God enters into history and assumes death and the abyss of godforsakenness so that there is “no suffering that is not God’s suffering; no death which has not been God’s death in the history on Golgotha” (Moltmann1991: 246). This is a deep truth to ponder in our day, with the ongoing, tragic war in Ukraine and the recent destruction of life due to the earthquake in Turkey and Syria. The power of divine Love is shown in the powerlessness of the cross, as Cardinal Walter Kasper writes: “On the cross God’s self-renouncing love is embodied with ultimate radicalness. . . .God need not strip himself of his omnipotence in order to reveal his love. . . . Only an almighty love can give itself wholly to the other and be a helpless love” (1999: 194-95). God does not prevent suffering and death, but neither is God immune or apathetic to these realities. The very act of creation reflects something of a “divine crucifixion,” for in creation God reveals his power to be his unconditional love for the world. The cross reveals to us the heart of God because it reveals the vulnerability of God’s love. God suffers through the tragedies of loss and destruction and is with us in our weakness as the power of human, compassion and peace. God is the power of love that enables the victims of tragedy to carry on amidst life’s struggles and to hope for new future of life. God suffers in us without losing anything of God’s integrity, for indeed, God is love and the only real response of love is compassionate suffering. While God cannot suffer ex carentia since God cannot lose what pertains to God’s integrity, God can (and does) suffer ex abundantia: out of the divine plenitude God suffers out of love for us. God shares our pain and bears our burdens out of the divine fullness of love. This is a God who gets so “foolishly close” that the boundaries between what is human and what is sacred become blurry.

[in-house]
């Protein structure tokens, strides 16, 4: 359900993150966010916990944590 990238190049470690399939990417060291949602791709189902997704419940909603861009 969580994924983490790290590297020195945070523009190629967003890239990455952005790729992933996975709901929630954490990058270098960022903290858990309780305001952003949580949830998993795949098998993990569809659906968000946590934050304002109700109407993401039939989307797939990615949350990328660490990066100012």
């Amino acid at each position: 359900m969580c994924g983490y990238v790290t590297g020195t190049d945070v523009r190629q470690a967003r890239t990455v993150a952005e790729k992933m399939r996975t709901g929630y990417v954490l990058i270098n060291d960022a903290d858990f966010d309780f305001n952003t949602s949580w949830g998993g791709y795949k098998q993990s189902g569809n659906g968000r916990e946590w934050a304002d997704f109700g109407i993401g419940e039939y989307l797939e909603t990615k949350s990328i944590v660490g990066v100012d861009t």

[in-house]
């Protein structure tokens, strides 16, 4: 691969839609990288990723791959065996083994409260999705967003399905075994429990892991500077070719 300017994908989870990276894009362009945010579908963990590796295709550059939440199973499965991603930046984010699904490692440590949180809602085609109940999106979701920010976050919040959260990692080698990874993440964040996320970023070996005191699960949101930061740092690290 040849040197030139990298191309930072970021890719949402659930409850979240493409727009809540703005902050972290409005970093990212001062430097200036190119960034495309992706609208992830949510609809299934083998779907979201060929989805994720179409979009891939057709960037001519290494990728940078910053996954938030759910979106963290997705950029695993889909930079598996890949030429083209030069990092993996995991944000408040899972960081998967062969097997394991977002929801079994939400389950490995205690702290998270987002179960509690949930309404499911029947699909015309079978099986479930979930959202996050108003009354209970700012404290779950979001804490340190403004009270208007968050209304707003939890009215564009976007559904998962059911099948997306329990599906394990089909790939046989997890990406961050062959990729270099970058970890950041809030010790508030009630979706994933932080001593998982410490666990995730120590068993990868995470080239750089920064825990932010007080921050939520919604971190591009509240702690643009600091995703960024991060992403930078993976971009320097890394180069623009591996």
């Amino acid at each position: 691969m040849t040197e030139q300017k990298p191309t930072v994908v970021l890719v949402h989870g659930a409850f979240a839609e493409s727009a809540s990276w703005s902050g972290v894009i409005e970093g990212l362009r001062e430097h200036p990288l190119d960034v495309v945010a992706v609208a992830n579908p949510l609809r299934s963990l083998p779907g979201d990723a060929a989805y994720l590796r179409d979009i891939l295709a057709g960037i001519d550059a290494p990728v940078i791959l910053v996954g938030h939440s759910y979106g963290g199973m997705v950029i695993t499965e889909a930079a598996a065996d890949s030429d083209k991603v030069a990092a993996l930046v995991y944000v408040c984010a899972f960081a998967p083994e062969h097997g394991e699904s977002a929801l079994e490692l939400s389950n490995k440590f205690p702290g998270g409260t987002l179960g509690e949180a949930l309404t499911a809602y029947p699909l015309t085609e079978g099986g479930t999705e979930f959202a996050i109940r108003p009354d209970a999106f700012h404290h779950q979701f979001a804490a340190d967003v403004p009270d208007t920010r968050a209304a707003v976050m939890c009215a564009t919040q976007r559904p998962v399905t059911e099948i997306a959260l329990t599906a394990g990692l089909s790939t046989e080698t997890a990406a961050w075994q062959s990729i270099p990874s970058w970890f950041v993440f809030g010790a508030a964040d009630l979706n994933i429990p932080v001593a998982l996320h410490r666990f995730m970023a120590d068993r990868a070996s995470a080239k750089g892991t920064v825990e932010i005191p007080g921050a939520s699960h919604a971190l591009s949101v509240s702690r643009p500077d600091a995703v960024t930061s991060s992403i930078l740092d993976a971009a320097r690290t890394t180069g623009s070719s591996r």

Suffering is a door through which God can enter and love us in our human weakness, misery and loneliness. As we sacrifice and suffer loss, so too God personally experiences loss with us and in us. One can experience God’s suffering as desolation or absence of God’s comfort, and yet God is deeply present as Spirit and thus sustaining me in love. It is my act of surrender that brings God’s indwelling Spirit to life within me because I am now joined to God on a new level that is open to the future. My act of surrender is an act of trust by which Saint Paul writes, “now it is not I who live but Christ who lives in me” (Galatians 2:20).